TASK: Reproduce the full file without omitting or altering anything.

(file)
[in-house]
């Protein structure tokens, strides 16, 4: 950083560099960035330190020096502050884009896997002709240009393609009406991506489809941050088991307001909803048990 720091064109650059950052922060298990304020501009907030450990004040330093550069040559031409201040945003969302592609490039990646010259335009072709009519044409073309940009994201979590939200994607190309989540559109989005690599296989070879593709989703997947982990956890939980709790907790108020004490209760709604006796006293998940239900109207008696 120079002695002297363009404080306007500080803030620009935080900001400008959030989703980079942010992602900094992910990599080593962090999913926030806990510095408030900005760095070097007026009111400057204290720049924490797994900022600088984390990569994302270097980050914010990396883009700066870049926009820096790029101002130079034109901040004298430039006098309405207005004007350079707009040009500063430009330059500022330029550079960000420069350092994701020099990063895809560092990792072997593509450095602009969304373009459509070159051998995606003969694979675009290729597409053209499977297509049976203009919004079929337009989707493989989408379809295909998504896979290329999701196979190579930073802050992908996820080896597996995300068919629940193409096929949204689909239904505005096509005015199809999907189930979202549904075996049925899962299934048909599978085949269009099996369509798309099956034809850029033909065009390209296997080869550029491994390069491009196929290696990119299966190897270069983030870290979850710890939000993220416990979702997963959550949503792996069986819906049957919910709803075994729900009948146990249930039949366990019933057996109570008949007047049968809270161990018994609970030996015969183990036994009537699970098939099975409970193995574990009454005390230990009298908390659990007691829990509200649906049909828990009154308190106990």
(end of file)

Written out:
[in-house]
């Protein structure tokens, strides 16, 4: 950083560099960035330190020096502050884009896997002709240009393609009406991506489809941050088991307001909803048990 720091064109650059950052922060298990304020501009907030450990004040330093550069040559031409201040945003969302592609490039990646010259335009072709009519044409073309940009994201979590939200994607190309989540559109989005690599296989070879593709989703997947982990956890939980709790907790108020004490209760709604006796006293998940239900109207008696 120079002695002297363009404080306007500080803030620009935080900001400008959030989703980079942010992602900094992910990599080593962090999913926030806990510095408030900005760095070097007026009111400057204290720049924490797994900022600088984390990569994302270097980050914010990396883009700066870049926009820096790029101002130079034109901040004298430039006098309405207005004007350079707009040009500063430009330059500022330029550079960000420069350092994701020099990063895809560092990792072997593509450095602009969304373009459509070159051998995606003969694979675009290729597409053209499977297509049976203009919004079929337009989707493989989408379809295909998504896979290329999701196979190579930073802050992908996820080896597996995300068919629940193409096929949204689909239904505005096509005015199809999907189930979202549904075996049925899962299934048909599978085949269009099996369509798309099956034809850029033909065009390209296997080869550029491994390069491009196929290696990119299966190897270069983030870290979850710890939000993220416990979702997963959550949503792996069986819906049957919910709803075994729900009948146990249930039949366990019933057996109570008949007047049968809270161990018994609970030996015969183990036994009537699970098939099975409970193995574990009454005390230990009298908390659990007691829990509200649906049909828990009154308190106990």